I wrote of this before on The Left Chapter stating in part:
Greyhound Canada should be immediately nationalized to maintain and even expand these routes, though we all know this is not going to happen.
But one has to ask, what will it take before governments of all stripes in Canada abandon the neoliberal approach to transit and transportation and begin to view it, build the networks and run them as both an essential service for many millions of people and as a key tool in combating climate change?
Read the full call to action at: Greyhound Canada shows the imperative to build intercity public transit networks

Today is the 100th Anniversary of the birth of Nelson Mandela. We celebrate it with some of his quotes



Today is the 100th anniversary of the birth of Nelson Mandela, one of history's greatest freedom fighters and heroes. Mandela, of course, endured 27 years of imprisonment in his struggle against the inhuman racist Apartheid system in South Africa. He went on to become South Africa's President in 1994. We celebrate his life with some his quotes. 

- Like slavery and apartheid, poverty is not natural. It is man-made and it can be overcome and eradicated by the actions of human beings. And overcoming poverty is not a gesture of charity. It is an act of justice. It is the protection of a fundamental human right, the right to dignity and a decent life. While poverty persists, there is no true freedom.

- Massive poverty and obscene inequality are such terrible scourges of our times - times in which the world boasts breathtaking advances in science, technology, industry and wealth accumulation - that they have to rank alongside slavery and apartheid as social evils.

- We thank you for coming here today. Sometimes it falls upon a generation to be great. You can be that great generation. Let your greatness blossom. Of course the task will not be easy. But not to do this would be a crime against humanity, against which I ask all humanity now to rise up. Make Poverty History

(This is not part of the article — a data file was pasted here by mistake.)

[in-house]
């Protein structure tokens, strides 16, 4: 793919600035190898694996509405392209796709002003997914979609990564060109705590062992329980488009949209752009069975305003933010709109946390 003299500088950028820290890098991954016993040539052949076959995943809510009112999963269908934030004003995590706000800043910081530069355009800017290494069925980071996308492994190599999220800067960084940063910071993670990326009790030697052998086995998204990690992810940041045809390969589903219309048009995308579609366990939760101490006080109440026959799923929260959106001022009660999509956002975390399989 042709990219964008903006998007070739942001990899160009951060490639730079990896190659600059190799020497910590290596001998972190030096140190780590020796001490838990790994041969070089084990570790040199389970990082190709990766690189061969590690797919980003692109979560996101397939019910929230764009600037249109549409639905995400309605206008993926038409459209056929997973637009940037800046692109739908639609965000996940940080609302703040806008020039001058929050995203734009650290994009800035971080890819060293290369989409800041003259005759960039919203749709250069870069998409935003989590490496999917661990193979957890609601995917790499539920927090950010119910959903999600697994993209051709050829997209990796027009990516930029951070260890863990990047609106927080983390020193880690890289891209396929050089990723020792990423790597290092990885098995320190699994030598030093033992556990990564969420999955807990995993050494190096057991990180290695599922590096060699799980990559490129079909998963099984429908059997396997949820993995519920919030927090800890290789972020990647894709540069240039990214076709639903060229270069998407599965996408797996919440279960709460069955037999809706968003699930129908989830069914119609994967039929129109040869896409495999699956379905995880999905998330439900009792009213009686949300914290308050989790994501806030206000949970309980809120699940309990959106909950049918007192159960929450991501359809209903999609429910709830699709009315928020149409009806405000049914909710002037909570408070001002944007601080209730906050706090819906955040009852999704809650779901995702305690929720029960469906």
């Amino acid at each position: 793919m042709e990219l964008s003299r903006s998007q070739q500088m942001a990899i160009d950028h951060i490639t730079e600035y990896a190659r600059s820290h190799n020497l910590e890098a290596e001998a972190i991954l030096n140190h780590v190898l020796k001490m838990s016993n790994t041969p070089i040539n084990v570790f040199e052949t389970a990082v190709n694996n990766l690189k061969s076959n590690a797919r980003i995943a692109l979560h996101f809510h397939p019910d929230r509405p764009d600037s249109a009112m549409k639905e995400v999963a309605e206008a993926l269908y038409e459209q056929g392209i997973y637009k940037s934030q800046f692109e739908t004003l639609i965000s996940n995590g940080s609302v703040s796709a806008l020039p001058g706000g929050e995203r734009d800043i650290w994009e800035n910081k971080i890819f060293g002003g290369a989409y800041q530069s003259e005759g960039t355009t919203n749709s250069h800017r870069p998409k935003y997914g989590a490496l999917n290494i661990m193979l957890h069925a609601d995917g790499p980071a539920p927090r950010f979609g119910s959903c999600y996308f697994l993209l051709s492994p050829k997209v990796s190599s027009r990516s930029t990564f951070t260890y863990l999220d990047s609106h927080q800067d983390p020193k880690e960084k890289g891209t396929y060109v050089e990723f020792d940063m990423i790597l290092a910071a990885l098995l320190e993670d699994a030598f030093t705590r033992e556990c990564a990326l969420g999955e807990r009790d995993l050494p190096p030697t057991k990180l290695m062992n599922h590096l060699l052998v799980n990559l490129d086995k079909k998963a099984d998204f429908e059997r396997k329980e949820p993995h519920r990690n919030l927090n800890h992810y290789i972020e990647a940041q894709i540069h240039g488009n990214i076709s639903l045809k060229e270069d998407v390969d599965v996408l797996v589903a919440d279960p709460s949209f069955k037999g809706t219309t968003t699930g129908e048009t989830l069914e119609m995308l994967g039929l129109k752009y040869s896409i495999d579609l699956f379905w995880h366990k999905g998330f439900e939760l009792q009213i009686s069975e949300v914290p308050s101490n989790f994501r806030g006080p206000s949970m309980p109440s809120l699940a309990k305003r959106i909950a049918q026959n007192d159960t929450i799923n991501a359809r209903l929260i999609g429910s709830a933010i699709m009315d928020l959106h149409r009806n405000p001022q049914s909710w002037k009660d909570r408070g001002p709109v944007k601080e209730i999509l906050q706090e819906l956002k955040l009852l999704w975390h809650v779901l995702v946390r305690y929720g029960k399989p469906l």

- No one is born hating another person because of the colour of his skin, or his background, or his religion. People must learn to hate, and if they can learn to hate, they can be taught to love, for love comes more naturally to the human heart than its opposite.

- There is no easy walk to freedom anywhere, and many of us will have to pass through the valley of the shadow of death again and again before we reach the mountaintop of our desires.

- When in 1977, the United Nations passed the resolution inaugurating the International Day of Solidarity with the Palestinian people, it was asserting the recognition that injustice and gross human rights violations were being perpetrated in Palestine. In the same period, the UN took a strong stand against apartheid; and over the years, an international consensus was built, which helped to bring an end to this iniquitous system....We know too well that our freedom is incomplete without the freedom of the Palestinians.

- We also find inspiration in the life and example of Jose Marti who is not only a Cuban and Latin American hero, but an admired symbol for all those who fight for freedom. We also honor the great Che Guevara whose outstanding revolutionary efforts, even on our continent, were of such magnitude that no prison nor censorship could conceal him from us. His life is an inspiration for all those who love freedom. We will always honor his memory.




- I should mention that when we wanted to take up arms, we approached numerous Western governments in search of help and we could only talk with the lowest level officials. When we visited Cuba we were received by the highest authorities who immediately offered anything we wanted and needed. That was our first experience with Cuban internationalism. 

- What counts in life is not the mere fact that we have lived. It is what difference we have made to the lives of others that will determine the significance of the life we lead.

- I have walked that long road to freedom. I have tried not to falter; I have made missteps along the way. But I have discovered the secret that after climbing a great hill, one only finds that there are many more hills to climb.